Some of the most devastating radioactive medicine in existence has been a handful of years old, just half a year old, and disposed of in an old but still functioning medical waste facility.
And these cases have become even more frequent as the world races to learn more about the world’s oldest—and, until recently, perhaps most mysterious—cancer, ovarian cancer.
On Monday, an American woman died, only the second to do so since 1987. and this appears to be the second case reported in the US in a matter of months. On March 18, the highest levels of radiation ever recorded in the US were released after a spectacular, uncontrolled accident at the Athens, Greece, plant. Several days later, nearly 4 million Americans were under a separate, but equally intense alert after a plant in Geigerronium USA leaked radioactive gases.
This most recent death was reported Wednesday afternoon in the New York Times by Jennifer Epstein, who is a NYT deputy national health editor and a board member of the Ovarian Cancer National Alliance. A spokeswoman for the Association of Research Libraries said that the American Society of Clinical Oncology confirms the death.
The latest death was a 58-year-old New Yorker. She developed symptoms of the disease last summer and had surgery, chemotherapy, and radiation, before being hospitalized with a blood infection late last fall. After surviving earlier surgery on her ovaries and Fallopian tubes, she was diagnosed with acute lymphoblastic leukemia and died from it on 7 April.
I’m surprised that this number of new reports out of the US is even more than three. Across the globe, the number of omicron cases is reported in the hundreds. And even then, the data are sparse. At present, researchers have detected 20 ovarian cancer patients who have received treatment from therapeutic agents such as omicron thiopharmaceuticals, compounds known as trastuzumab or Gleevec. So more than 1,000 people have received treatments with OTCS around the world, but no long-term data are publicly available.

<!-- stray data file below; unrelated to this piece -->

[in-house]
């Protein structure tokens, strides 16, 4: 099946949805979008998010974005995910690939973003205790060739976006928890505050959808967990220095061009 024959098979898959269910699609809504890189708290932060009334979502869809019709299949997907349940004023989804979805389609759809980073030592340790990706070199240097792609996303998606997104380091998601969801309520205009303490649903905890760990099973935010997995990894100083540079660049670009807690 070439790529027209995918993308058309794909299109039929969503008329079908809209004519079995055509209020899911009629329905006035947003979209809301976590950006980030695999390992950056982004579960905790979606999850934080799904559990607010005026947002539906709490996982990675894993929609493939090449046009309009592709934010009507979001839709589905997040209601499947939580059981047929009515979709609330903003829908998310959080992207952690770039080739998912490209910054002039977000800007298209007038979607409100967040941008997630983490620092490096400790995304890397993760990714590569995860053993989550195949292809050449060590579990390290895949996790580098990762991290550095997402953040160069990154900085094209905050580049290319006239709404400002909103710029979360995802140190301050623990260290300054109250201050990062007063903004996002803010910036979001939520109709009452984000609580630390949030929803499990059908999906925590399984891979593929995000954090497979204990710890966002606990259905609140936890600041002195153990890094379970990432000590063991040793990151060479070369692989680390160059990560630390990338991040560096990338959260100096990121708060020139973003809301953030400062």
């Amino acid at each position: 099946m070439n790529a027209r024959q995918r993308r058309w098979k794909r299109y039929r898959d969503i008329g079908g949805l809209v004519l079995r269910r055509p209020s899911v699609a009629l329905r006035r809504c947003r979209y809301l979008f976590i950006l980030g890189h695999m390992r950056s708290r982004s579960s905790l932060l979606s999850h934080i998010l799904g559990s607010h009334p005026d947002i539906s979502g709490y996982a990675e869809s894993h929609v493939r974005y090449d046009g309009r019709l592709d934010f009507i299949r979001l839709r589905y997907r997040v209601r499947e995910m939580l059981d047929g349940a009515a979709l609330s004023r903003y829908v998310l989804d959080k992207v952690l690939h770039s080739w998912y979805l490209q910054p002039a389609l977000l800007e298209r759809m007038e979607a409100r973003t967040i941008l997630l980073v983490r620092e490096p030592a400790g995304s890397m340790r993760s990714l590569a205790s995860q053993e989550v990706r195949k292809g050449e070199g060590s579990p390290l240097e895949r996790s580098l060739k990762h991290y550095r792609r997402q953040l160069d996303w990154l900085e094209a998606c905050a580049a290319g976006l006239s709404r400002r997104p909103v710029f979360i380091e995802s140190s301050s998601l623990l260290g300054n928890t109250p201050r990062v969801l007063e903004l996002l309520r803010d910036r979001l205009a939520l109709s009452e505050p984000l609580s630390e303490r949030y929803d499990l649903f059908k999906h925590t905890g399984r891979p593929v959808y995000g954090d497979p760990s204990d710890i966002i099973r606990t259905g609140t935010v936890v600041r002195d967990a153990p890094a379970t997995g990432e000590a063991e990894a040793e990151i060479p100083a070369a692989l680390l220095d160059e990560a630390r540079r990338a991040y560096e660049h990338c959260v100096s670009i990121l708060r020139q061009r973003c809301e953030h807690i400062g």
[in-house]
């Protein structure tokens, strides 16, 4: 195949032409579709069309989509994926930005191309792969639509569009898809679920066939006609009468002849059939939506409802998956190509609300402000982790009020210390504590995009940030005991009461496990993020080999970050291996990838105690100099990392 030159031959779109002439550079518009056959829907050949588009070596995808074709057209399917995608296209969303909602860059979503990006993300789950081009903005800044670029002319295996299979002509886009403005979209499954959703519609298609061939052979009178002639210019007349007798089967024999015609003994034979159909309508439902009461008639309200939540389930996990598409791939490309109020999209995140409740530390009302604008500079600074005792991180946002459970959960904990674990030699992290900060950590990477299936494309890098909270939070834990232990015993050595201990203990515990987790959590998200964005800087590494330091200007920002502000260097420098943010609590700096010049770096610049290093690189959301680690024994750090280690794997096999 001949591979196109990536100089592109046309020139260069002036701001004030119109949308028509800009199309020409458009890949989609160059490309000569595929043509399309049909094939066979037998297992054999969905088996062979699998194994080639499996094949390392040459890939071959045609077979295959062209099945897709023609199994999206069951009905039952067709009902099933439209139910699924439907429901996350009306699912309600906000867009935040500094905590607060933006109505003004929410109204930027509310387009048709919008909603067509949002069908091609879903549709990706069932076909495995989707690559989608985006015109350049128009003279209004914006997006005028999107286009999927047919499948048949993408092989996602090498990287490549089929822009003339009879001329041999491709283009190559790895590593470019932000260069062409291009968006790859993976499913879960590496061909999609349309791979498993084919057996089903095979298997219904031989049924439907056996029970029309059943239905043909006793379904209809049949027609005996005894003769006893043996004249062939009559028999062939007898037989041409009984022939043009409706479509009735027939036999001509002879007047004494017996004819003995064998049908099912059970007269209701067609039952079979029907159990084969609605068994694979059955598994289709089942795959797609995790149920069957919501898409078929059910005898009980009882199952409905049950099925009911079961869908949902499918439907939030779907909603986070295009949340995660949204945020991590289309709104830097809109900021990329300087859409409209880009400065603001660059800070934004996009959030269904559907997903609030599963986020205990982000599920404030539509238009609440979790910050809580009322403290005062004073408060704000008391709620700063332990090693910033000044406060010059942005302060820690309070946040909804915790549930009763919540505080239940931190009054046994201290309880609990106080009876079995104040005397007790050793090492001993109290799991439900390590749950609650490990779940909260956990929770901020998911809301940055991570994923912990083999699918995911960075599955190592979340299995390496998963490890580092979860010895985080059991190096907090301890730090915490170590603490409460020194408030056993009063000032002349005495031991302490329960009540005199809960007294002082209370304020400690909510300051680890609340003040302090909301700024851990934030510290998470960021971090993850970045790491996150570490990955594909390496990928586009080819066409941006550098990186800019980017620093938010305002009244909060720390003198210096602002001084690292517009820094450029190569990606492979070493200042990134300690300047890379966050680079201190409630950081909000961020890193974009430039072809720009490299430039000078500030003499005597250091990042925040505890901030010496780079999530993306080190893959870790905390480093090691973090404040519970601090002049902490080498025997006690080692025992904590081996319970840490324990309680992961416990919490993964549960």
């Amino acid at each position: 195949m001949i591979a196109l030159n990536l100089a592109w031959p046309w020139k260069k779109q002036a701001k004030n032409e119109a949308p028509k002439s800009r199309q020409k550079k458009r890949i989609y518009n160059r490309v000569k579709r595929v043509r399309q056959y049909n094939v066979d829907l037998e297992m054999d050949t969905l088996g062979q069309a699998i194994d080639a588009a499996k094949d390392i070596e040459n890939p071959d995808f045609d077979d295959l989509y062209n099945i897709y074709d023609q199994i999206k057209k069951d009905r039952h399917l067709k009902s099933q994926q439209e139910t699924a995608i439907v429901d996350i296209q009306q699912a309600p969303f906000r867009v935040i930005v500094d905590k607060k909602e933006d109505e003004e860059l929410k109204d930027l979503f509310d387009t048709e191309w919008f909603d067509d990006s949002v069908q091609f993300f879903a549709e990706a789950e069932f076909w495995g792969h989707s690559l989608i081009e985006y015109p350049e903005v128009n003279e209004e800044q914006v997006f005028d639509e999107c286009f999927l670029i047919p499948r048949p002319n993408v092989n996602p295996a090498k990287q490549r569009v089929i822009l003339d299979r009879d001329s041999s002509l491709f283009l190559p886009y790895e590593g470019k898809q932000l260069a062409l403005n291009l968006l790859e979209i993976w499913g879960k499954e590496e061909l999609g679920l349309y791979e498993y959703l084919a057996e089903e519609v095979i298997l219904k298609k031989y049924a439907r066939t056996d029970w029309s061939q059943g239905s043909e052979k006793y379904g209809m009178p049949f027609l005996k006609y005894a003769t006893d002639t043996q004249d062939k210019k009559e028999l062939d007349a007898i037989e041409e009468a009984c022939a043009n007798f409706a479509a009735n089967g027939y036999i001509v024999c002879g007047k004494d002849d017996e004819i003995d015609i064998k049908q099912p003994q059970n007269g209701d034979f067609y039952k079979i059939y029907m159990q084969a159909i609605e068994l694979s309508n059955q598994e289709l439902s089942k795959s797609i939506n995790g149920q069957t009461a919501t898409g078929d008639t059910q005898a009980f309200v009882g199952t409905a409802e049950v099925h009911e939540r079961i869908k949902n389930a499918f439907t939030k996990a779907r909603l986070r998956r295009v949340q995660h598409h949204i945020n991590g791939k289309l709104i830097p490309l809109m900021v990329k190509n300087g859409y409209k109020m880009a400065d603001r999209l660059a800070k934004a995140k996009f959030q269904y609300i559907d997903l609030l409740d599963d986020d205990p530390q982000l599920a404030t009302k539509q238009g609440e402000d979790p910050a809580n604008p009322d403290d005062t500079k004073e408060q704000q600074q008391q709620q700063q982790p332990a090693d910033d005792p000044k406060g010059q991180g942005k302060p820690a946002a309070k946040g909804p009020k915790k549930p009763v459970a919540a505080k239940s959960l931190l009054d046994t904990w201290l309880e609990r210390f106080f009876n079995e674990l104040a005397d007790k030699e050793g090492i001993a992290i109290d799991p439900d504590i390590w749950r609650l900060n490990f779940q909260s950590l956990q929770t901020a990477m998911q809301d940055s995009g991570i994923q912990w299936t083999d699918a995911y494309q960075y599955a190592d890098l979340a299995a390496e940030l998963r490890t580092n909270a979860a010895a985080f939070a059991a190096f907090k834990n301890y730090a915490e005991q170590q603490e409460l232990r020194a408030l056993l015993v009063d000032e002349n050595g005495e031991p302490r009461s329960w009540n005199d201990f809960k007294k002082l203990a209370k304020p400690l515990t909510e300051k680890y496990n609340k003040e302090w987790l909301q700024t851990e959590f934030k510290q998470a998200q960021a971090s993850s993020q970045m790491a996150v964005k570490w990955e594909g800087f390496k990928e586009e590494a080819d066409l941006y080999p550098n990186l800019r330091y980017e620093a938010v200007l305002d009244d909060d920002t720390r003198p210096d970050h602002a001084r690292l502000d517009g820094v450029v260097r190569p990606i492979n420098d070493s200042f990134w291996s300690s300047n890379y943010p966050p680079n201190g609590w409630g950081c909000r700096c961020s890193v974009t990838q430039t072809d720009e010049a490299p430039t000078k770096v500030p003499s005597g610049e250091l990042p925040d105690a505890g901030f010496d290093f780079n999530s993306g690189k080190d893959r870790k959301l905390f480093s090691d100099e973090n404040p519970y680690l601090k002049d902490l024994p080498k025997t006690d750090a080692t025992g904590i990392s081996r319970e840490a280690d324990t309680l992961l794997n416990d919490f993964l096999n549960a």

Only about half of omicron cases are detected when they occur in healthy women, perhaps due to unfamiliarity with the drugs. In this most recent case, it was not immediately clear whether the death was due to ovarian cancer or cancer of the blood. The chief cause of death was renal failure. Doctors at Memorial Sloan Kettering Cancer Center and an Oncology Institute in Puerto Rico, who treated the woman, suspected she had been exposed to radiation from the OTCS plant in Georgia, but that is not certain.
In late 2016, Ocular News, a supplier of omicron drugs, obtained inventory lists from the manufacturers of 11 treatments of omicron products. The name of each product was redacted, and most manufacturing facilities were closed or had been phased out over the past several years.
Only the name of the medical company that manufactured the omicron used in the patient’s treatment was given out. On the list, it was noted that the product, trastuzumab hydrochloride, had been put out of use just 12 months before the illness was diagnosed.
As the AFP reported Wednesday, this omicron label was updated at least twice in the past two years. In 2016, the label was revised in February, to raise the limit of acceptable radiation exposure. The label changes were the result of an agency review that took place around that time, and was unrelated to the WHO Omicron guidelines, according to a company spokesman.
Reporter Vasileios Filippoulis wrote: “It is alarming that an off-patent omicron product that was using the same plant for 26 years was detected with exposure levels that many experts consider far too high.”